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HR News Round-up 

3rd May 2012 
In this Round-up: - 
Additional Bank Holiday 
The Queen’s Diamond Jubilee will see an extra bank holiday being added to the calendar for 2012 on Tuesday, 5th June. For many Employers, it will not be an issue and they will automatically give their employees the additional day off; but for some, particularly those whose businesses operate over 7 days per week, it may become more of an issue. So, is there a legal right to the additional bank holiday? 
The starting point is always that the Working Time Regulations entitle full time employees to 28 days holiday each year. Although this is often seen as four weeks plus eight bank holidays, the Regulations do not give employees the statutory right to time off on bank holidays, but rather to time off as agreed with the employer. Whether employees are entitled to an additional bank holiday will depend on the wording of their employment contract and/or any subsequent agreement with the employee. Employees will not have an automatic right to paid time off on this additional bank holiday unless their contract covers the situation. 
The contractual position can be summarised as follows: - 
If the employee's contract states that they have a certain number of days annual leave entitlement ‘plus bank holidays’; then the employee will be entitled to an additional day's leave. 
If the employee's contract states: - 
that the employee has a certain number of days annual leave entitlement ‘plus eight bank holidays’ or 
that the employee has a certain number of days annual leave entitlement, listing or naming the bank holidays included or 
28 days annual leave either as a total or inclusive of bank holidays or 
that the employee has a certain number of days and does not mention the issue of bank holidays;  
then the Employee will not be entitled to an additional day’s leave. 
An employer with such a contractual provision may theoretically decide to close down on 5 June 2012 and can require employees to take the day out of their annual holiday allowance although this may not be conducive to good employee relations.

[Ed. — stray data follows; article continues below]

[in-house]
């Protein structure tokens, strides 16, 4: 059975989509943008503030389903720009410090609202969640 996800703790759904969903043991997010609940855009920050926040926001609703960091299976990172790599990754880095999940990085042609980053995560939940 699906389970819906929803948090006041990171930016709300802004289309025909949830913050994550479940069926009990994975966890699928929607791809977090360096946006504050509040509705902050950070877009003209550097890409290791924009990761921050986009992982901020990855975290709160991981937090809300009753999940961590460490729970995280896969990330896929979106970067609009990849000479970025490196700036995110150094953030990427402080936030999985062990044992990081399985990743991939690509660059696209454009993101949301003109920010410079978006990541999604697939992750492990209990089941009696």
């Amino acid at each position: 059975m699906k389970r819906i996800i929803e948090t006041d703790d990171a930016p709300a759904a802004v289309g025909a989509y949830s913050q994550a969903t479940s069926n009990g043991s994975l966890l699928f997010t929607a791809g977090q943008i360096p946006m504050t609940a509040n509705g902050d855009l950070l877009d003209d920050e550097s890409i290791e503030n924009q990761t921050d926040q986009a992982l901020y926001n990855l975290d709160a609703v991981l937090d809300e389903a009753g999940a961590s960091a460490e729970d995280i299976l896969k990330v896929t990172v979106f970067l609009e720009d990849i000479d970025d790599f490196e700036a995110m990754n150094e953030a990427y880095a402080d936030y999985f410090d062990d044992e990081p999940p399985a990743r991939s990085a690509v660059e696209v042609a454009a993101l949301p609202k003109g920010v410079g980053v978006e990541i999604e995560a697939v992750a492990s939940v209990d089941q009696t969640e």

Best practice points for employers 
Regardless of the contractual entitlement to paid time off on the additional bank holiday, best practice employers should consider granting the holiday as a goodwill gesture. Some employees may react adversely if compelled to work. Alternatively employers may provide a day’s time off in lieu if employees are required to work on that day or could offer extra payment for the day. Some employers will have inconsistent contractual wording with the result that some employees are entitled to the extra day and some are not. Again the best approach may be to allow all employees the extra day. 
If employees are asked to work on an extra bank holiday their right to extra pay again depends on the terms of the employee’s contract of employment and employers should already have addressed the rate of pay for working on a bank holiday. If nothing has been addressed in the original contract the employee’s entitlement will then depend either on what has been subsequently agreed or on what has been implied by custom and practice. 
If employees have been paid a higher rate for working bank holidays in the past, it is likely that this will have become a contractual entitlement. 
If the employee refuses to attend work on the extra bank holiday and there is a contractual obligation to work that day, the employer can follow its disciplinary policy and/or the ACAS code of practice on Disciplinary and Grievance procedures. Obviously if there is a right to time off on bank holidays this course of action cannot be followed. 
Most employers will already have faced the above situation because of the additional bank holiday to celebrate the Royal wedding in 2011. There is no obligation on employers to grant a day off for the Diamond Jubilee just because they did so for the Royal wedding. Some employees may attempt to argue that a day off should be granted in 2012 based upon the previous custom and practice in 2011. However if an employer has granted an extra day off once previously, this one day will not give rise to a new custom and practice. Again, the position will depend on the wording of the employment contract and/or any subsequent agreement....back to top 
Default Retirement Age